We are struggling as a nation even to get our schools back to where they were in terms of supporting student learning, but these costs will be permanent if we just return schools to the status quo in March 2020. Our schools must improve if we are going to eliminate the burden of lost learning. Evidence from a variety of experiences in other nations shows that the losses students experienced will persist if schools simply return to business as usual. For example, several German states had short school years in the 1960s when policymakers sought to standardize school calendars nationwide. The earnings of students educated during that period stand out throughout their careers from those of students educated before and after the adjustment, and not in a good way. Other examples of extended school disruptions—for example, due to prolonged teacher strikes—show similarly persistent impacts.
What has been done so far to address learning loss? The federal government provided almost $190 billion in Covid relief aid to schools under three separate appropriations. Only a small portion, however, was required to be spent on ameliorating learning loss, and most schools have yet to spend much of these funds even though they disappear in a year.
States and districts have adopted a variety of strategies that most frequently include added instructional time or intensive tutoring. Unfortunately, the results of these efforts to date have not been good. Even if we optimistically project that the best available programs will be implemented with fidelity, the losses will not be erased. The scale of current recovery efforts is simply insufficient to overcome the deficits. Moreover, when recovery programs are voluntary, as is typically the case, higher-achieving students are more likely to participate, leading to a widening of achievement gaps.
At the same time, the pandemic strengthened a number of harmful policy trends that may cause school quality to decline. For one, it reinforced a general drift away from test-based accountability policies. Additionally, teacher unions saw the pandemic as an opportunity to push a variety of their preferred policies—including policies well beyond pay, benefits, or anything related to learning. For example, the Oakland Teachers Association, after agreeing to a substantial pay and benefits hike, nonetheless went on an eight-day strike in May 2023 over “common good” clauses, including reparations for Black students and “environmental justice.”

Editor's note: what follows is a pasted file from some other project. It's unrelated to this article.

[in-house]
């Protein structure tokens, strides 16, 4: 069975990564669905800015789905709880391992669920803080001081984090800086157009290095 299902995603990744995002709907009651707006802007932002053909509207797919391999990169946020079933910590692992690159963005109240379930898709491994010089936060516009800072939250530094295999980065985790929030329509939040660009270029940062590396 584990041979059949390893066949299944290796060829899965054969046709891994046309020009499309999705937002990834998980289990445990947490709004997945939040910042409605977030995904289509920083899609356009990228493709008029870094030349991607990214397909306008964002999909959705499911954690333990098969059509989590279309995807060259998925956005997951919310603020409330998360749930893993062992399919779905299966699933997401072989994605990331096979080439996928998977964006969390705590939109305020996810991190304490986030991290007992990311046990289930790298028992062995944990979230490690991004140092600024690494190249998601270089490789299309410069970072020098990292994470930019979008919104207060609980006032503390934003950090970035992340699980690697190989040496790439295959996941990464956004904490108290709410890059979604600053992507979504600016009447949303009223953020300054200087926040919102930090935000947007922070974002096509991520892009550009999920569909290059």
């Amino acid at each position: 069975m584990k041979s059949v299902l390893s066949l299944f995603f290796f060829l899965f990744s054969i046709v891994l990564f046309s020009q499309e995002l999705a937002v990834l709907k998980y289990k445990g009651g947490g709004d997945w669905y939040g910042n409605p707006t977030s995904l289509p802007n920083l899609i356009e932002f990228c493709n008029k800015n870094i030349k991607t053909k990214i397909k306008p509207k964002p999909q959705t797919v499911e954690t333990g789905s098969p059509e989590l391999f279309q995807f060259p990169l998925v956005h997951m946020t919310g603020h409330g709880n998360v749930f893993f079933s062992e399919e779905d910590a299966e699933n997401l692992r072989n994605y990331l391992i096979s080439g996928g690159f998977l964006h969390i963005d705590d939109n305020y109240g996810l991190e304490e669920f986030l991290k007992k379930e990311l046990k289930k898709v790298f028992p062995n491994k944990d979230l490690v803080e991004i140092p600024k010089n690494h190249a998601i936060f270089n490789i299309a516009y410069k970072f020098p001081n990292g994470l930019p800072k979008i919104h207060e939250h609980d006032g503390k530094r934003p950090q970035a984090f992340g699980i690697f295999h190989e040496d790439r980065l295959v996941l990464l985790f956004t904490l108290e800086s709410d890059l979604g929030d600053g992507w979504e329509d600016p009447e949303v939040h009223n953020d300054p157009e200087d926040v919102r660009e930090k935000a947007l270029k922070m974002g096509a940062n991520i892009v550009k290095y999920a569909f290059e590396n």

There is a clear roadmap to success, albeit one that leads to political tension. The one policy that is known from research to be effective is ensuring that all students have an effective teacher. Recruiting and retaining more effective teachers has, of course, been the goal of many policy initiatives, but a variant of this emphasis can be the solution to the learning loss problem: Simply provide incentives for the most effective current teachers to teach more students. The highly-effective teachers could teach larger classes or added sections of courses with both monetary incentives and additional support for this work. Unused federal funds could immediately support this tactic. Indeed, one could go further and use part of the funds to buy out the contracts of the least effective teachers. These steps could instantly improve the average effectiveness of instruction, both making up for pandemic-era learning losses and improving schools going forward.
Such policies have been shown to work in a few large districts, including Washington, D.C., and Dallas. Deploying them now at scale could save the Covid-cohort from a 6 percent lifetime tax. The alternative, saying change is “too hard,” amounts to accepting the lifetime injury to current students along with a $28 trillion national loss.
Eric Hanushek is a senior fellow at the Hoover Institution of Stanford University and a prior member of the National Assessment Governing Board.